Microsoft Teams is a messaging application that supports embedding documents and software tools within workspaces for teams.
Microsoft Teams has both web browser and desktop client interfaces (for both Mac and Windows). There is also a mobile app available for iOS and Android.
Microsoft Teams is extraordinarily difficult for users of assistive technology (e.g., screen readers) due to inconsistent navigation requirements, multiple regions, unpredictable focus changes, quantity of content, and lack of structural cues. Structural cues available to sighted users are not available to screen reader users. These cues delineate distinct regions of the software and establish relationships between pieces of information. Without them, it is extremely difficult for screen reader users to correctly interpret, find or work with content.
Additionally, keyboard-only use of Microsoft Teams is cumbersome and challenging due to the variety of techniques required to successfully work with the application.
Extensive training and continual use of Teams would help mitigate some of the previously identified issues.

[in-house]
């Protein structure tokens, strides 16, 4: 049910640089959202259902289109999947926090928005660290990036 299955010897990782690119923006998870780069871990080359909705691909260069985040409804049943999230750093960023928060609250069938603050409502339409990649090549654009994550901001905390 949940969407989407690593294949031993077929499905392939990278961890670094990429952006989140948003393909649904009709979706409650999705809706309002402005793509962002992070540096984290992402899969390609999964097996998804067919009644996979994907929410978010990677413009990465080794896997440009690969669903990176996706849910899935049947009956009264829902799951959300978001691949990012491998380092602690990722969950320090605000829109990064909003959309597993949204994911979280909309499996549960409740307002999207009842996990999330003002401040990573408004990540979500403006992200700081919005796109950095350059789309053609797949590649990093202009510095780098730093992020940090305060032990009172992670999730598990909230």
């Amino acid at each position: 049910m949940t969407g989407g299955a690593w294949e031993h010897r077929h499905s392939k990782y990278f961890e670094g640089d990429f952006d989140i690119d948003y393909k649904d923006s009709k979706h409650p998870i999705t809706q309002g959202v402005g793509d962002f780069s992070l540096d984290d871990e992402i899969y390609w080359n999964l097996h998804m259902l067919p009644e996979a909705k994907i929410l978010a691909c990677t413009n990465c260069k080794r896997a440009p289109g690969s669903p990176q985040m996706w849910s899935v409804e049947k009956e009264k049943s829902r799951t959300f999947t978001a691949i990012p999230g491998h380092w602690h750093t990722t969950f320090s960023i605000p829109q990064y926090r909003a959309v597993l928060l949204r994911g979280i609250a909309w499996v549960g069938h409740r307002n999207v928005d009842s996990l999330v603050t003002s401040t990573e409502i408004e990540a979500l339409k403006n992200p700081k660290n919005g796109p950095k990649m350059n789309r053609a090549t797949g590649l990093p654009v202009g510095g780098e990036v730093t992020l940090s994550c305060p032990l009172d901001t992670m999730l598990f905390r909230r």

Recommendations: Consider using an alternative collaboration tool rather than Microsoft Teams if you have a team member who uses assistive technology or keyboard only access.
If moving forward with this collaboration tool, teams that include members who use assistive technology must be afforded the opportunity to receive extensive training with the tool in order to become fully productive members of the team.
Please note: Statements on this page about the accessibility of Microsoft Teams are based on accessibility testing done from 2017 through July 2020 with multiple screen readers (Windows desktop) and February 2019 (iOS), and may no longer represent the current status of the software. Teams has not yet been tested on macOS or Android.
Findings presented here are accurate in the context of the IT environment and configuration at the time of testing at CU Boulder and may not be accurate in other environments and at other times.
There are a number of severe accessibility issues in Teams for screen reader users. Using Microsoft Teams with a screen reader is not recommended.
CU Boulder is working directly with Microsoft to improve the accessibility of Microsoft Teams. While this effort is underway, you may want to consider alternatives such as:
OIT has partnered with Disability Services to provide assistance for accessibility issues related to OIT supported services and we want to hear from you about this service. If you need assistance using this service or you have more information about the accessibility of this service that we should share with others, please contact the IT Service Center at firstname.lastname@example.org or at 303-735-4357.